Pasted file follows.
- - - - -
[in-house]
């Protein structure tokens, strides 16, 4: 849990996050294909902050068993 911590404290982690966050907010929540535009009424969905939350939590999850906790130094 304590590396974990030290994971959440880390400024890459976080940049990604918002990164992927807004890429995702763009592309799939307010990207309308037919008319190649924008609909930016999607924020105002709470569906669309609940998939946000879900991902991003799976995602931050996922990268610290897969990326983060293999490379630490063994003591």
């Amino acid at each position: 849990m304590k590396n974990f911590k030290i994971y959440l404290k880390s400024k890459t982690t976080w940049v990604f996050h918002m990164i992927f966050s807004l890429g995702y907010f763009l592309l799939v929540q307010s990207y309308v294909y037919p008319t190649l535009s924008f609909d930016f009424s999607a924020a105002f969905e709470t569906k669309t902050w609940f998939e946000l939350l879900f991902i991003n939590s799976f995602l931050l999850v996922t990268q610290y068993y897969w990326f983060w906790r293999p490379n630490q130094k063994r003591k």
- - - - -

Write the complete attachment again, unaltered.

[in-house]
């Protein structure tokens, strides 16, 4: 849990996050294909902050068993 911590404290982690966050907010929540535009009424969905939350939590999850906790130094 304590590396974990030290994971959440880390400024890459976080940049990604918002990164992927807004890429995702763009592309799939307010990207309308037919008319190649924008609909930016999607924020105002709470569906669309609940998939946000879900991902991003799976995602931050996922990268610290897969990326983060293999490379630490063994003591």
């Amino acid at each position: 849990m304590k590396n974990f911590k030290i994971y959440l404290k880390s400024k890459t982690t976080w940049v990604f996050h918002m990164i992927f966050s807004l890429g995702y907010f763009l592309l799939v929540q307010s990207y309308v294909y037919p008319t190649l535009s924008f609909d930016f009424s999607a924020a105002f969905e709470t569906k669309t902050w609940f998939e946000l939350l879900f991902i991003n939590s799976f995602l931050l999850v996922t990268q610290y068993y897969w990326f983060w906790r293999p490379n630490q130094k063994r003591k």